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 Table of Contents    
CASE REPORT
Year : 2015  |  Volume : 8  |  Issue : 3  |  Page : 205-207  

Peripheral ulcerative keratitis associated with chronic malabsorption syndrome and miliary tuberculosis in a child


1 Cornea and Refractive Surgery Services, All India Institute of Medical Sciences, New Delhi, India
2 Dr. Rajendra Prasad Centre for Ophthalmic Sciences, All India Institute of Medical Sciences, New Delhi, India

Date of Web Publication20-Nov-2015

Correspondence Address:
Prof. Namrata Sharma
Dr. Rajendra Prasad Centre for Ophthalmic Sciences, All India Institute of Medical Sciences, New Delhi
India
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Source of Support: None, Conflict of Interest: None


DOI: 10.4103/0974-620X.169888

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   Abstract 

A 16-year-old girl presented with pain, redness, watering, and blurring of vision in her right eye. Slit lamp examination revealed the presence of peripheral ulcerative keratitis (PUK) and nodular scleritis. On clinical examination, the patient had stunted growth, low body mass index, and enlarged axillary nodes. Giardia cysts were present in the stool sample and histopathology of axillary lymph nodes showed caseating necrosis suggestive of tuberculosis (TB). A diagnosis of PUK with chronic malabsorption syndrome secondary to giardiasis and miliary TB was made. Oral metronidazole, anti-tubercular treatment, high protein diet and vitamin supplements were started. Topical steroids were started for peripheral ulcerative lesions following, which the PUK resolved.

Keywords: Chronic malabsorption syndrome, miliary tuberculosis, peripheral ulcerative keratitis


How to cite this article:
Arora T, Sharma N, Shashni A, Titiyal JS. Peripheral ulcerative keratitis associated with chronic malabsorption syndrome and miliary tuberculosis in a child. Oman J Ophthalmol 2015;8:205-7

How to cite this URL:
Arora T, Sharma N, Shashni A, Titiyal JS. Peripheral ulcerative keratitis associated with chronic malabsorption syndrome and miliary tuberculosis in a child. Oman J Ophthalmol [serial online] 2015 [cited 2019 Jun 26];8:205-7. Available from: http://www.ojoonline.org/text.asp?2015/8/3/205/169888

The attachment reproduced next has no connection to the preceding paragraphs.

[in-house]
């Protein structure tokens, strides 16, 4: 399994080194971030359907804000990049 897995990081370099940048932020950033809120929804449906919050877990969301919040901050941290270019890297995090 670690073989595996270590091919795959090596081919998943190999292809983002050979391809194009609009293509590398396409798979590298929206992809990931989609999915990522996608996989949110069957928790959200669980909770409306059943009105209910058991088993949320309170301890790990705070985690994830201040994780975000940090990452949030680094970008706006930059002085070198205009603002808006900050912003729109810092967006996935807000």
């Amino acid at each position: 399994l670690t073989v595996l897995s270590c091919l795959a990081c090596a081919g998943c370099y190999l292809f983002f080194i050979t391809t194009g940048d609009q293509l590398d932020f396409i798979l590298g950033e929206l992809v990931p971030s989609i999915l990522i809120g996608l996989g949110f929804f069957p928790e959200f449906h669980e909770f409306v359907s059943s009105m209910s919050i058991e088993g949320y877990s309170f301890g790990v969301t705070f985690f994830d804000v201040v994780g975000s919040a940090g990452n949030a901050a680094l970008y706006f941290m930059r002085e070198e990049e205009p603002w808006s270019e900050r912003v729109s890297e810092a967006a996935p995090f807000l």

Introduction Top


Peripheral ulcerative keratitis (PUK) is a potentially devastating disorder with crescent-shaped destructive inflammation at the margin of the corneal stroma. Clinical features include an epithelial defect, stromal inflammatory cells, progressive stromal degradation and thinning.[1] Systemic diseases that may cause PUK include collagen vascular diseases.[2] such as rheumatoid arthritis, Wegener granulomatosis, polyarteritis nodosa, relapsing polychondritis, and systemic lupus erythematosus. Apart from local infectious (e.g., herpes simplex keratitis, fungal keratitis), and noninfectious disorders (e.g., Mooren ulcer, marginal keratitis), systemic infectious conditions (e.g., hepatitis, syphilis, tuberculosis [TB]) may also predispose to PUK.

TB occurs in every part of the world, but is more common in developing nations. In 2012, the largest number of new TB cases occurred in Asia, accounting for 60% of new cases globally. There are a number of risk factors for TB infection such as HIV, Hodgkin lymphoma, end-stage renal disease, chronic lung disease, chronic malnutrition, and alcoholism.[3]

Giardia species are endemic in areas of the world that have poor sanitation.[4] In developing countries, the disease is an important cause of morbidity. Anorexia, fatigue, malaise, and weight loss are common. Weight loss occurs in more than 50% of patients and averages 10 pounds. Chronic illness may occur. Adults may present with long-standing malabsorption syndrome and children, with failure to thrive. This condition acts as a risk factor for new infection as well as reactivation of TB.

This case highlights the importance of ruling out risk factors for reactivation of TB in patients along with the role of complete systemic evaluation and management in the treatment of PUK.


   Case Report Top


A 16-year-old girl presented to our cornea services with pain, redness, watering and blurring of vision in her right eye since last six months. Her local practitioner had prescribed her topical antibiotics and steroids but saw no improvement.

Past medical records showed an episode of pulmonary TB 1-year ago for which the patient had taken anti-tubercular treatment (ATT). Systemic examination revealed a severely stunted growth with a body mass index of 12.8 kg/m 2. The enlarged spleen was palpable on abdominal examination. Matted, nontender lymph nodes were palpable in the right axilla. The patient had not yet achieved menarche.